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SAN FRANCISCO -- The former San Francisco Bay area police officer convicted of killing an unarmed black man in an Oakland train station wrote a letter apologizing to the victim's family, saying he'll forever "live, breathe, sleep and not sleep" with memories of the "terrible event," according to a copy released by his lawyer Friday.
Johannes Mehserle said in the handwritten letter that he "never intended" to shoot 22-year-old Oscar Grant, who died of a gunshot wound to the back after being pulled off a Bay Area Rapid Transit train on New Year's Day 2009.
The emotional letter is dated July 4, four days before a Los Angeles jury convicted him of involuntary manslaughter.
"For now, and forever I will live, breathe, sleep, and not sleep with the memory of Mr. Grant screaming "You shot me" and putting my hands on the bullet wound thinking the pressure would help while I kept telling him "You'll be okay!" Mehserle said in the letter, released by attorney Michael Rains.
Thursday's verdict outraged Grant's family and touched off violent protest in Oakland, where the case has enflamed racial tensions.
Mehserle, 28, testified during his trial that he struggled with Grant and saw him digging in his pocket as officers responded to reports of a fight at a train station.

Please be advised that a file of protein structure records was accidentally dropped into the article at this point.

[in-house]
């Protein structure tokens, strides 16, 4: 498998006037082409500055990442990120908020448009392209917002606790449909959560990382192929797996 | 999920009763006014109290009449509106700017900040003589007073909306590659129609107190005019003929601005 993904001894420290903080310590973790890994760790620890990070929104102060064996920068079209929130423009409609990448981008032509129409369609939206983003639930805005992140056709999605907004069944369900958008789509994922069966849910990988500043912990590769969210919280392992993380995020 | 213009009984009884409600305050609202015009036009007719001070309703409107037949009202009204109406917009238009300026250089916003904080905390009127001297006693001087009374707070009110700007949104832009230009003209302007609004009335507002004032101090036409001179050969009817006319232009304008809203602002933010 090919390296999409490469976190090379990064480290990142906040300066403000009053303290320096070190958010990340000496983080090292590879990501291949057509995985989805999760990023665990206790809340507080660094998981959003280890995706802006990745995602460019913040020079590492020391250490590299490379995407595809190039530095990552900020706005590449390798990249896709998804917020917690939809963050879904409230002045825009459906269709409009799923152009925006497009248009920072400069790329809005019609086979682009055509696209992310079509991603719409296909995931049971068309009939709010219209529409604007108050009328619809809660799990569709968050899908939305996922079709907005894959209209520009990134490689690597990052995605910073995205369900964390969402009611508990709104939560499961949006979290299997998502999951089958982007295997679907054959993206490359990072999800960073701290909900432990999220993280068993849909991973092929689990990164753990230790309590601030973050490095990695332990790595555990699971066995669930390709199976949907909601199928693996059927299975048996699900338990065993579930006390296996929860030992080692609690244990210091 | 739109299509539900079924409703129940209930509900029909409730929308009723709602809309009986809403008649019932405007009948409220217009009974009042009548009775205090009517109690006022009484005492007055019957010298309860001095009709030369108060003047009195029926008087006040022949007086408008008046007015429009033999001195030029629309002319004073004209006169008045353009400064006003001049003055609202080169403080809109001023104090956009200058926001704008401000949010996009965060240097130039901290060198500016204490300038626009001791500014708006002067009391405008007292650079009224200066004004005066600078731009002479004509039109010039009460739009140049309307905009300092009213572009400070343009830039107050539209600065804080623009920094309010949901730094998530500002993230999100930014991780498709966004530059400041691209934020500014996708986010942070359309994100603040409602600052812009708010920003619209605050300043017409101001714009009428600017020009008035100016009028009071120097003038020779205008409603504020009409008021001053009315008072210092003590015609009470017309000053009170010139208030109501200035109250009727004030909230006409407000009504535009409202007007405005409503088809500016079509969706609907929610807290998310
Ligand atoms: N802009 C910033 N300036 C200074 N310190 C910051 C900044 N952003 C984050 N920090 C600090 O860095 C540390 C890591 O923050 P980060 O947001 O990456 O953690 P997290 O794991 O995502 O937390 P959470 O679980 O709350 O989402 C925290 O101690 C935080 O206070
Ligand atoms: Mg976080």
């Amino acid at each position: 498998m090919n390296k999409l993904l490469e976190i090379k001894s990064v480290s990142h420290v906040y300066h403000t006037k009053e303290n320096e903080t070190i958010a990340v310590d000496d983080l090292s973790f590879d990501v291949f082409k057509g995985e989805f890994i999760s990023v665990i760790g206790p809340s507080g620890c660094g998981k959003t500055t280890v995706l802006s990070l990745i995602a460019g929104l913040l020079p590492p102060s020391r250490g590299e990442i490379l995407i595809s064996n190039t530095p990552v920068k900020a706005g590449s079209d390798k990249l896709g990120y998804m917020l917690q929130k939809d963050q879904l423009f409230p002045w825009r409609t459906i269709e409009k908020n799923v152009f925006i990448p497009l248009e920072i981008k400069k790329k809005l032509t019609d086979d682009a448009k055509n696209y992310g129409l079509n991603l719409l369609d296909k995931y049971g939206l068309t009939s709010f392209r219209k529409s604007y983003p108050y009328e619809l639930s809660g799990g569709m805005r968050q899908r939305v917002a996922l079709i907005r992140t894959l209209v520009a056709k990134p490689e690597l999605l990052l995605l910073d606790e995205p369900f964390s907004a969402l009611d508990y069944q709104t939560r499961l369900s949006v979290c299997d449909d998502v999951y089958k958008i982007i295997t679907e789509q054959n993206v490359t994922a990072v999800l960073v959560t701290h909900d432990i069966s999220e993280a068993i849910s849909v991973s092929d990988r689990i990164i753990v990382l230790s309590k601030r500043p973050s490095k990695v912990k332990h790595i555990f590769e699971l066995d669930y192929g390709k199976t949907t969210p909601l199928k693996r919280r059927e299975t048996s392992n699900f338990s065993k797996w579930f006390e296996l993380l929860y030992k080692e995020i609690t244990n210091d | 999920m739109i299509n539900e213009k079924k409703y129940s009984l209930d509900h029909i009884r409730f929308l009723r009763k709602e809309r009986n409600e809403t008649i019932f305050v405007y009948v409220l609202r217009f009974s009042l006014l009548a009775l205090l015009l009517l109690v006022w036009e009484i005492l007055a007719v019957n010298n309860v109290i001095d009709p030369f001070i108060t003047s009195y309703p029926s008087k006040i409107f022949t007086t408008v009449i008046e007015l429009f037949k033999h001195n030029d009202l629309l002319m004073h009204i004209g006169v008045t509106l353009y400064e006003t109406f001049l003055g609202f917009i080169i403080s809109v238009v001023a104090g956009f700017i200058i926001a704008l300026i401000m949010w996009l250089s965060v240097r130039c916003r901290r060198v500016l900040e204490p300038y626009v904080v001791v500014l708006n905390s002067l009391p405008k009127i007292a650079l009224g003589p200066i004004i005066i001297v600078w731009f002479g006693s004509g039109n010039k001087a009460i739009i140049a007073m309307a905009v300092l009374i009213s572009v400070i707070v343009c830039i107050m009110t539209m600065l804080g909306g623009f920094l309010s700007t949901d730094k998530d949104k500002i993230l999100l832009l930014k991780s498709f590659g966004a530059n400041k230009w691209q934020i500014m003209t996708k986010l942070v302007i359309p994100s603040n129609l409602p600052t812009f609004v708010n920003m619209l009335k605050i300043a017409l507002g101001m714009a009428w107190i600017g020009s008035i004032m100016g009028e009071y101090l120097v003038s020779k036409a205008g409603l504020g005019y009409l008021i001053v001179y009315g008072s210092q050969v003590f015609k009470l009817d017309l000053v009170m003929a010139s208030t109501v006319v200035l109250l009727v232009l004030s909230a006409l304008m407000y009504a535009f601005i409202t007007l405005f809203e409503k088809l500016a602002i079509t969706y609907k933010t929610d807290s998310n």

Fearing Grant may have a weapon, Mehserle said he decided to shock Grant with his Taser but pulled his .40-caliber handgun instead. Grant was shot as he lay face-down.
The jury found that Mehserle didn't mean to kill Grant, but that his behavior was still so negligent that it was criminal.
Mehserle's letter made no mention of his intention to pull a Taser. He also said he had wanted to communicate with Grant's family in the days after the shooting but was prevented by death threats to him and his family and friends.
"I have and will continue to live everyday of my life knowing that Mr. Grant should not have been shot," he wrote. "It saddens me knowing that my actions cost Mr. Grant his life, no words express how truly sorry I am."